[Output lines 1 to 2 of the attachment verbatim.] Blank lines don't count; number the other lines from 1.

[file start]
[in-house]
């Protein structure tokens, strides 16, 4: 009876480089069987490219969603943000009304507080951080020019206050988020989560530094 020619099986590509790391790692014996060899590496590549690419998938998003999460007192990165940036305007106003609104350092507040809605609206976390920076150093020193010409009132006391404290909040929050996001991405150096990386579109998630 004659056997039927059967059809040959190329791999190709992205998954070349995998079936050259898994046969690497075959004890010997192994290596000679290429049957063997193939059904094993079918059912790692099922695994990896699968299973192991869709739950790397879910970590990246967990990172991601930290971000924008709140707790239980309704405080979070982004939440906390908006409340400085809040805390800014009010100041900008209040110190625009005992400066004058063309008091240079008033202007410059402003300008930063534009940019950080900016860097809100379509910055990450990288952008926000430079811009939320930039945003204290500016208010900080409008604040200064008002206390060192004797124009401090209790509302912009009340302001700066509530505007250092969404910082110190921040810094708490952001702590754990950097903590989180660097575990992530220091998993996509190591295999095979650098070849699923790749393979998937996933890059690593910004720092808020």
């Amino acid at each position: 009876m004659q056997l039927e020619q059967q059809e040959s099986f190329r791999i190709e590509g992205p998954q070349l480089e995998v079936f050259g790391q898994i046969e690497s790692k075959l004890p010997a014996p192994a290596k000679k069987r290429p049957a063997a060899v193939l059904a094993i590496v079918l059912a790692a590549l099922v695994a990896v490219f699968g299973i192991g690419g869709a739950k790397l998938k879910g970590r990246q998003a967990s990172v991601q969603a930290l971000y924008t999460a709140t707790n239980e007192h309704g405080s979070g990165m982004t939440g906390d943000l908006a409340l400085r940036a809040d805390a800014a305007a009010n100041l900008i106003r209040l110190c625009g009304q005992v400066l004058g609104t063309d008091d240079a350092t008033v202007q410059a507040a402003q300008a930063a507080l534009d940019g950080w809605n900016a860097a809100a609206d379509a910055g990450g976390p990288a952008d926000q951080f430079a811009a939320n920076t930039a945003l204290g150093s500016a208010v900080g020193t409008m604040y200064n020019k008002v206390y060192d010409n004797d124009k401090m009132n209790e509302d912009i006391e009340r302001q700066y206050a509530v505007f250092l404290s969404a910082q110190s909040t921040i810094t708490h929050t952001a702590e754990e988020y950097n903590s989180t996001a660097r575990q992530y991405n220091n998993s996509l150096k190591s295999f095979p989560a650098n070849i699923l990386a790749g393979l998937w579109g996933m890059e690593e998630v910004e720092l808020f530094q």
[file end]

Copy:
[in-house]
């Protein structure tokens, strides 16, 4: 009876480089069987490219969603943000009304507080951080020019206050988020989560530094 020619099986590509790391790692014996060899590496590549690419998938998003999460007192990165940036305007106003609104350092507040809605609206976390920076150093020193010409009132006391404290909040929050996001991405150096990386579109998630 004659056997039927059967059809040959190329791999190709992205998954070349995998079936050259898994046969690497075959004890010997192994290596000679290429049957063997193939059904094993079918059912790692099922695994990896699968299973192991869709739950790397879910970590990246967990990172991601930290971000924008709140707790239980309704405080979070982004939440906390908006409340400085809040805390800014009010100041900008209040110190625009005992400066004058063309008091240079008033202007410059402003300008930063534009940019950080900016860097809100379509910055990450990288952008926000430079811009939320930039945003204290500016208010900080409008604040200064008002206390060192004797124009401090209790509302912009009340302001700066509530505007250092969404910082110190921040810094708490952001702590754990950097903590989180660097575990992530220091998993996509190591295999095979650098070849699923790749393979998937996933890059690593910004720092808020």